On September 28, 2017, we released a blog regarding the disaster relief provided by the IRS in the wake of Hurricanes Harvey, Irma, and Maria, which you can find here. In that blog, we relayed that while the IRS was providing disaster relief in the form of extended filing deadlines, our contacts at the IRS indicated that the IRS was interpreting the extension narrowly with respect to certain IRS Form 8886 filers—i.e., those claiming deductions in 2010 to 2015 tax years that remained open to assessment as of Dec. 23, 2016—such that the Oct. 2, 2017 deadline to file IRS Form 8886 was not extended for taxpayers affected by Hurricanes Harvey, Irma, and Maria.
Comparatively, taxpayers claiming deductions in the 2016 tax year pursuant to listed and other reportable transactions had their Oct. 15, 2017 (assuming fully extended 2016 return) filing deadline for IRS Forms 8886 extended until January 31, 2017.
In the prior blog, we also expressed our belief that the IRS was misinterpreting the Code and regulation providing the disaster relief, which instructs that the deadline is extended for any “act required …by the Secretary.” Code §§ 7508A(a)(1); 7508(a)(1)(K). Filing IRS Form 8886 by Oct. 2, 2017 is an act required by the Secretary. See Notice 2017-10, as revised by Notice 2017-29.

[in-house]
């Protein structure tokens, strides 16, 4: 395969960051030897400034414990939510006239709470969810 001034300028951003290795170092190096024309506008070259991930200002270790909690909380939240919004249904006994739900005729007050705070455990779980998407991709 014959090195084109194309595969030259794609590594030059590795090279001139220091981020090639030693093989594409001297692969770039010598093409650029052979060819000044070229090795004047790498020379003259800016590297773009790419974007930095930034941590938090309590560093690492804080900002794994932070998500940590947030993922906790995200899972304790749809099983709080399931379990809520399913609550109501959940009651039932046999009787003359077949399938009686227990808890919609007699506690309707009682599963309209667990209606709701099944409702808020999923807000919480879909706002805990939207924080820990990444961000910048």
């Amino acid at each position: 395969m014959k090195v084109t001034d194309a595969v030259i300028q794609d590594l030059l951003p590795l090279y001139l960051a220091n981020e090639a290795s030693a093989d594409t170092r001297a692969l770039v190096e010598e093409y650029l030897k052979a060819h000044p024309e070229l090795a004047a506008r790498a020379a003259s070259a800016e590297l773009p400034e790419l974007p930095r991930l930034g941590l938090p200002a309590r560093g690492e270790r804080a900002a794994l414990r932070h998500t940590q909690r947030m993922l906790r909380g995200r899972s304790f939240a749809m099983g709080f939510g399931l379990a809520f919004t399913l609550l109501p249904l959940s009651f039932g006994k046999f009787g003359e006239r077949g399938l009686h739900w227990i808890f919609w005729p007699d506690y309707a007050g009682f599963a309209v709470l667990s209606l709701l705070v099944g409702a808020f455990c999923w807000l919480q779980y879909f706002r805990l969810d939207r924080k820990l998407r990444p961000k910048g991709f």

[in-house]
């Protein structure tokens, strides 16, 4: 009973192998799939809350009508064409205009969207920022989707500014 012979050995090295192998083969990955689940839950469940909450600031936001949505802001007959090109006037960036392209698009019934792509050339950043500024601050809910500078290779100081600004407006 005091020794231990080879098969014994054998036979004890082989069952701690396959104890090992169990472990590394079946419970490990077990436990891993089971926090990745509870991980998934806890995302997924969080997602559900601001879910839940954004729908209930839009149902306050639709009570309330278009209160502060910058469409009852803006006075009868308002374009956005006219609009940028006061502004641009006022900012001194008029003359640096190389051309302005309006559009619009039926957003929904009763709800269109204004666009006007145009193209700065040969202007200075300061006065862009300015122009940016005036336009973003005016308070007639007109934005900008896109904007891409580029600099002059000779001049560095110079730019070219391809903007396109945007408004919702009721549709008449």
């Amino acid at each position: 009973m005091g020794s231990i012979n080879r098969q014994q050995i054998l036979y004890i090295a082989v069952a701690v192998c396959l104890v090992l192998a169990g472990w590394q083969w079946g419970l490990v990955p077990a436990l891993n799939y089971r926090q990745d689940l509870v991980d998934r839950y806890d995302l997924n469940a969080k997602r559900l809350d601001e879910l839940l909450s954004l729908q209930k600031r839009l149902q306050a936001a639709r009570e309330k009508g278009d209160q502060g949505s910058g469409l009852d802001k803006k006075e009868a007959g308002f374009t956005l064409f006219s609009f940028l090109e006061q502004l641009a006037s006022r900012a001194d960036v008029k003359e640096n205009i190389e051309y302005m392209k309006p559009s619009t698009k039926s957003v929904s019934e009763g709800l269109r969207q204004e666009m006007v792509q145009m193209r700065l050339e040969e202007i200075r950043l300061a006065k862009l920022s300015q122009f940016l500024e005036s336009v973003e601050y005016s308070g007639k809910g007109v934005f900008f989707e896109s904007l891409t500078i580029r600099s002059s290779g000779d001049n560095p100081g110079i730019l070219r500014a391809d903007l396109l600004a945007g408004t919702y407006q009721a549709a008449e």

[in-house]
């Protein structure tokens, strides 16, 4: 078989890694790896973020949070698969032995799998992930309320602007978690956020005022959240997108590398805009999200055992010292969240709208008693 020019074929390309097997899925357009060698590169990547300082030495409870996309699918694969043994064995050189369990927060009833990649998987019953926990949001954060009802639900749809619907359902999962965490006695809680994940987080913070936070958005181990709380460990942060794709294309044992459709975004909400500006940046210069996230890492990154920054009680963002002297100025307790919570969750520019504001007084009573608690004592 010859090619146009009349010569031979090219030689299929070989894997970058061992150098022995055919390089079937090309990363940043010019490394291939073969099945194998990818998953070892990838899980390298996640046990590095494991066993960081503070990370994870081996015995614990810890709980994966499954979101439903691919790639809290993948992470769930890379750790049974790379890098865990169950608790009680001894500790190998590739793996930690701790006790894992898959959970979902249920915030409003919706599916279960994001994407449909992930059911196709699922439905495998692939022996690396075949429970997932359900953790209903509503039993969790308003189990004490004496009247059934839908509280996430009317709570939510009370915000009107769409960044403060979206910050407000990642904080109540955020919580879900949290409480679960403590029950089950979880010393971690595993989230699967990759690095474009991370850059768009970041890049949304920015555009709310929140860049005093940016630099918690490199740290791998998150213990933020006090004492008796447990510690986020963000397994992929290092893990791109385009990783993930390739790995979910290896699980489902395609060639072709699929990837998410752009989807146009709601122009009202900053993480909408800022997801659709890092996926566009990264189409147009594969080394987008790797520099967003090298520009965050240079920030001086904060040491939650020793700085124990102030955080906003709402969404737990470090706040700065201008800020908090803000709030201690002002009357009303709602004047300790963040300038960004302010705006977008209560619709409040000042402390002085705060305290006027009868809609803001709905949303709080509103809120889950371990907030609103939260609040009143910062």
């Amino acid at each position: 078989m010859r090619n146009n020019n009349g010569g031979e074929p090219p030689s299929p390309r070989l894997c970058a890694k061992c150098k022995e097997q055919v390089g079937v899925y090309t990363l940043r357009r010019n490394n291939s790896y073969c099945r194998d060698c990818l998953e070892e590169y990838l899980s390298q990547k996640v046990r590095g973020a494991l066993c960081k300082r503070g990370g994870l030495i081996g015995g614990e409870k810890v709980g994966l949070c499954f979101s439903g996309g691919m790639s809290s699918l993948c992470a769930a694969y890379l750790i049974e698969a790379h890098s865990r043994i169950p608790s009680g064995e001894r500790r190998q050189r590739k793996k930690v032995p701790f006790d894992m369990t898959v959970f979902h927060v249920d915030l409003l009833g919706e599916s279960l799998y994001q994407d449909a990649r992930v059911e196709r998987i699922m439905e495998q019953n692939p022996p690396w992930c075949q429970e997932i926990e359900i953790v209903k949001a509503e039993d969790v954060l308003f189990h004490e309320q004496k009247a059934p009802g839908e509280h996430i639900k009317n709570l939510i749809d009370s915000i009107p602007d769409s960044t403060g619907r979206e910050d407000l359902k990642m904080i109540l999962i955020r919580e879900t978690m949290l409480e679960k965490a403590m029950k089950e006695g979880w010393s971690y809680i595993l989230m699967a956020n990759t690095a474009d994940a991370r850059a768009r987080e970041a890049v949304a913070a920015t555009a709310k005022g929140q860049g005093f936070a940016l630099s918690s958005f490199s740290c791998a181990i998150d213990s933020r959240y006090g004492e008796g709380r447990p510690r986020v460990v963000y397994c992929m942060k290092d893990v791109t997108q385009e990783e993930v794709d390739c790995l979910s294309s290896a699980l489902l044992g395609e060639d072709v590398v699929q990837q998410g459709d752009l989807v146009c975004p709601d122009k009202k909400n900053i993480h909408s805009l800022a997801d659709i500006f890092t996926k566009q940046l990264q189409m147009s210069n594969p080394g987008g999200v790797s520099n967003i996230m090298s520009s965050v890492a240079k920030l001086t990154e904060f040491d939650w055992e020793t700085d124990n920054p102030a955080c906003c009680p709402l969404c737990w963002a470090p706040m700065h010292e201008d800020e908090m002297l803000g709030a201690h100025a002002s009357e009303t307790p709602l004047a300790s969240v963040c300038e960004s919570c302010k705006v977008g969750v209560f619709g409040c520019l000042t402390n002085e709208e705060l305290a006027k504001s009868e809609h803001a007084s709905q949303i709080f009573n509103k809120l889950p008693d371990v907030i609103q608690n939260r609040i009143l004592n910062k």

Well good news! It appears that the IRS has somewhat had a change of heart, because on Friday September 29, 2017 (just one “government day” before the looming Monday Oct. 2, 2017 deadline) the IRS released IRS Notice 2017-58, which extends the Oct. 2, 2017 deadline to file IRS Form 8886 for affected taxpayers that claimed deductions in 2010 to 2015 tax years that remained open to assessment as of Dec. 23, 2016. The deadline for such taxpayers to file IRS Form 8886 is now Oct. 31, 2017.
It is unclear what caused the IRS to change its position. Maybe it got a lot of push back taking such a narrow (if not unreasonable) interpretation when taxpayers were still dealing with the devastation caused by these hurricanes, and that pressure was the conduit for a change of heart. However, it is interesting that the IRS only extended the deadline until Oct 31, 2017 and not the January 31, 2018 provided to other affected taxpayers.
“Affected taxpayers” includes taxpayers that (1) have a principal residence or principal place of business located in a Hurricane Harvey, Hurricane Irma, or Hurricane Maria covered disaster area, or (2) have records necessary to meet the Form 8886 disclosure obligation maintained in such a covered disaster area. Treas. Reg. § 301.7508A-1(d)(1).
Taxpayers who believe they are entitled to this extended due date should mark “Hurricane Harvey”, “Hurricane Irma”, or “Hurricane Maria” on the top of their IRS Forms 8886. See IRS Notice 2017-58.